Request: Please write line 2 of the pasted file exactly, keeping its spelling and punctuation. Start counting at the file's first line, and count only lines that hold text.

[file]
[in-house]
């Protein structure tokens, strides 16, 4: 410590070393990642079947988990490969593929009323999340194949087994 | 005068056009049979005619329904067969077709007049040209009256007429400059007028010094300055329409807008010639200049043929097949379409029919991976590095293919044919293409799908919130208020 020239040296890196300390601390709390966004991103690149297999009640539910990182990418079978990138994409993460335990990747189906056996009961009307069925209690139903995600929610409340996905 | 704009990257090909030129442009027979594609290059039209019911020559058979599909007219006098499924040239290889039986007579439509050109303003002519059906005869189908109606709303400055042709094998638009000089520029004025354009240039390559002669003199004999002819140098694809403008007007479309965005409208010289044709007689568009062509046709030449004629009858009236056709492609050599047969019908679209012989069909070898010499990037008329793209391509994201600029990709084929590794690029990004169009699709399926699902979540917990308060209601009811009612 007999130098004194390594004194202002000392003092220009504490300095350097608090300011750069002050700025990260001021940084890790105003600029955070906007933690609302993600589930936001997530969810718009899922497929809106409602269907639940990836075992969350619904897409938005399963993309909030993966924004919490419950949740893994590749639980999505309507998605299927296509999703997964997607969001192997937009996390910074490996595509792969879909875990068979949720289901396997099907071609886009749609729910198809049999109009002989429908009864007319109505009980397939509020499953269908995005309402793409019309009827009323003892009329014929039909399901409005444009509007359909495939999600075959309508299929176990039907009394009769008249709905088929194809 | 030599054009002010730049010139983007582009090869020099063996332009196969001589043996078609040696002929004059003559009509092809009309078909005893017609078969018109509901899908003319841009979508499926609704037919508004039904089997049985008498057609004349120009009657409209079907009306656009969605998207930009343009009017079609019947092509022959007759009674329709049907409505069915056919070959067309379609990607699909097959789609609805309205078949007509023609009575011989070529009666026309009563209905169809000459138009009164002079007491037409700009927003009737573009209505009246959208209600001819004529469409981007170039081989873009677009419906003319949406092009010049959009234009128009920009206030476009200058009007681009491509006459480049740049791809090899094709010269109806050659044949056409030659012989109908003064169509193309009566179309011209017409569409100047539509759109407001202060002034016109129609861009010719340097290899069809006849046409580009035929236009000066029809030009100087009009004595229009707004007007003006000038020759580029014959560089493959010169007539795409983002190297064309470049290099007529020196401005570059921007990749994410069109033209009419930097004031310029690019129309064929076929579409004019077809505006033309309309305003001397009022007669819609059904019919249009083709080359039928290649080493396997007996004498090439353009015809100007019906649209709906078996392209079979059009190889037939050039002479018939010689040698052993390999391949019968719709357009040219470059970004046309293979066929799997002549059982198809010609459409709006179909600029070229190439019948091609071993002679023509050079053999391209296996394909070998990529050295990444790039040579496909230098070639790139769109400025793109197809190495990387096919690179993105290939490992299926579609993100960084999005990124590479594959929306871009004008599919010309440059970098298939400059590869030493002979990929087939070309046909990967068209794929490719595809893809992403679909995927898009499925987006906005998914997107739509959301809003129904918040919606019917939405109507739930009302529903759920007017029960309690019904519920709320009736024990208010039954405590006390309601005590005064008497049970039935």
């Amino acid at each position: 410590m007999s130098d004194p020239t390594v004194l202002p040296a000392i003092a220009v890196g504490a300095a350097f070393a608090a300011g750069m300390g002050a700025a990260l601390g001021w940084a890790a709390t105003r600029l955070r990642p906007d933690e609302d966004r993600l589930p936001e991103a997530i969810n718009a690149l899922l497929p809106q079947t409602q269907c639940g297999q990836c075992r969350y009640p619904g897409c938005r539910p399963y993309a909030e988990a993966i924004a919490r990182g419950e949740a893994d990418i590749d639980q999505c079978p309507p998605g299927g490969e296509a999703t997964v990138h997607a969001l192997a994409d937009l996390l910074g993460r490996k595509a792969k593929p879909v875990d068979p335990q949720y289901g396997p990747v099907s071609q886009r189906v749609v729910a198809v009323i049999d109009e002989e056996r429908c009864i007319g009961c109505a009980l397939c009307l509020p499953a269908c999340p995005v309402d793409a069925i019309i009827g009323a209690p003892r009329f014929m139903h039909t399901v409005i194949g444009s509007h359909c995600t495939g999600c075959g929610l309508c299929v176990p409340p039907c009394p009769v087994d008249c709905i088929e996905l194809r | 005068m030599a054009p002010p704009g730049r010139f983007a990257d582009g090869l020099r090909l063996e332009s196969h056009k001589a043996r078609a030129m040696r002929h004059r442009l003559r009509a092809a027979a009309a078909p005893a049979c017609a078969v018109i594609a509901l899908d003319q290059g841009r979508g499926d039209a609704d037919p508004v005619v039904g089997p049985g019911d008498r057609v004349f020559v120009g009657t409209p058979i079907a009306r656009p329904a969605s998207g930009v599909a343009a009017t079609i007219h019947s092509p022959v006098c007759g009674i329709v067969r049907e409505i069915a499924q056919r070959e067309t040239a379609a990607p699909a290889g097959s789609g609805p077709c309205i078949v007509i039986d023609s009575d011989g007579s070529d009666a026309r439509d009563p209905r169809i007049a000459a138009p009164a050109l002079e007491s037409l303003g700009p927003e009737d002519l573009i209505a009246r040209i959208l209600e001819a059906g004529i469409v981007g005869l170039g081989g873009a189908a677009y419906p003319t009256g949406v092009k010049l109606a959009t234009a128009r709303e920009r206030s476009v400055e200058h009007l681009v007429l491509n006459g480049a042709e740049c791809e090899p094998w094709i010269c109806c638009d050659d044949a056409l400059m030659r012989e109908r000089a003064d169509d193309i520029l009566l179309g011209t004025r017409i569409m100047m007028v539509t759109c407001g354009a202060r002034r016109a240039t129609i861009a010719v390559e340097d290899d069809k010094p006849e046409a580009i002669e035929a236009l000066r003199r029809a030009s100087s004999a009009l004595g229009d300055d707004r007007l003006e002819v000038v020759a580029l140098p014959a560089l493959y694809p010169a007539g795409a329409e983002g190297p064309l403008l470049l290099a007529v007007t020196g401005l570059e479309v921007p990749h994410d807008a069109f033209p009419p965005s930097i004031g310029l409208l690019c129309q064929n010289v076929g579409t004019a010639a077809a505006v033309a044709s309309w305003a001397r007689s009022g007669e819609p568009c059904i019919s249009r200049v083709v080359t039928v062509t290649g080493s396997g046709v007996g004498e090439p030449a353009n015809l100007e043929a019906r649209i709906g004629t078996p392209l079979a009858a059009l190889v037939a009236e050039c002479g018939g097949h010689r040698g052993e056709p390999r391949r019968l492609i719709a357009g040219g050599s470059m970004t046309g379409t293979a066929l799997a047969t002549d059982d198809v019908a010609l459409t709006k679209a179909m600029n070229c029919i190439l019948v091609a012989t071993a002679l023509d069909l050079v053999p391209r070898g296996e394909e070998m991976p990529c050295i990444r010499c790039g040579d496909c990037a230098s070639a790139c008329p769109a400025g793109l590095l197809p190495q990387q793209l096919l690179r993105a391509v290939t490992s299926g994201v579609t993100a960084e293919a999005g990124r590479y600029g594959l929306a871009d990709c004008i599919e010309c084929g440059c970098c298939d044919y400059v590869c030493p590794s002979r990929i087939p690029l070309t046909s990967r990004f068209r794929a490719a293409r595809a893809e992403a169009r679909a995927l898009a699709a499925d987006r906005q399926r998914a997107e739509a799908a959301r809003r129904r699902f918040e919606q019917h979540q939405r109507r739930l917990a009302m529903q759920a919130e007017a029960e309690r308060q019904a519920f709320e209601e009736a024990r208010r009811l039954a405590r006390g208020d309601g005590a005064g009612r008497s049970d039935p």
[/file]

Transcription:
């Protein structure tokens, strides 16, 4: 410590070393990642079947988990490969593929009323999340194949087994 | 005068056009049979005619329904067969077709007049040209009256007429400059007028010094300055329409807008010639200049043929097949379409029919991976590095293919044919293409799908919130208020 020239040296890196300390601390709390966004991103690149297999009640539910990182990418079978990138994409993460335990990747189906056996009961009307069925209690139903995600929610409340996905 | 704009990257090909030129442009027979594609290059039209019911020559058979599909007219006098499924040239290889039986007579439509050109303003002519059906005869189908109606709303400055042709094998638009000089520029004025354009240039390559002669003199004999002819140098694809403008007007479309965005409208010289044709007689568009062509046709030449004629009858009236056709492609050599047969019908679209012989069909070898010499990037008329793209391509994201600029990709084929590794690029990004169009699709399926699902979540917990308060209601009811009612 007999130098004194390594004194202002000392003092220009504490300095350097608090300011750069002050700025990260001021940084890790105003600029955070906007933690609302993600589930936001997530969810718009899922497929809106409602269907639940990836075992969350619904897409938005399963993309909030993966924004919490419950949740893994590749639980999505309507998605299927296509999703997964997607969001192997937009996390910074490996595509792969879909875990068979949720289901396997099907071609886009749609729910198809049999109009002989429908009864007319109505009980397939509020499953269908995005309402793409019309009827009323003892009329014929039909399901409005444009509007359909495939999600075959309508299929176990039907009394009769008249709905088929194809 | 030599054009002010730049010139983007582009090869020099063996332009196969001589043996078609040696002929004059003559009509092809009309078909005893017609078969018109509901899908003319841009979508499926609704037919508004039904089997049985008498057609004349120009009657409209079907009306656009969605998207930009343009009017079609019947092509022959007759009674329709049907409505069915056919070959067309379609990607699909097959789609609805309205078949007509023609009575011989070529009666026309009563209905169809000459138009009164002079007491037409700009927003009737573009209505009246959208209600001819004529469409981007170039081989873009677009419906003319949406092009010049959009234009128009920009206030476009200058009007681009491509006459480049740049791809090899094709010269109806050659044949056409030659012989109908003064169509193309009566179309011209017409569409100047539509759109407001202060002034016109129609861009010719340097290899069809006849046409580009035929236009000066029809030009100087009009004595229009707004007007003006000038020759580029014959560089493959010169007539795409983002190297064309470049290099007529020196401005570059921007990749994410069109033209009419930097004031310029690019129309064929076929579409004019077809505006033309309309305003001397009022007669819609059904019919249009083709080359039928290649080493396997007996004498090439353009015809100007019906649209709906078996392209079979059009190889037939050039002479018939010689040698052993390999391949019968719709357009040219470059970004046309293979066929799997002549059982198809010609459409709006179909600029070229190439019948091609071993002679023509050079053999391209296996394909070998990529050295990444790039040579496909230098070639790139769109400025793109197809190495990387096919690179993105290939490992299926579609993100960084999005990124590479594959929306871009004008599919010309440059970098298939400059590869030493002979990929087939070309046909990967068209794929490719595809893809992403679909995927898009499925987006906005998914997107739509959301809003129904918040919606019917939405109507739930009302529903759920007017029960309690019904519920709320009736024990208010039954405590006390309601005590005064008497049970039935």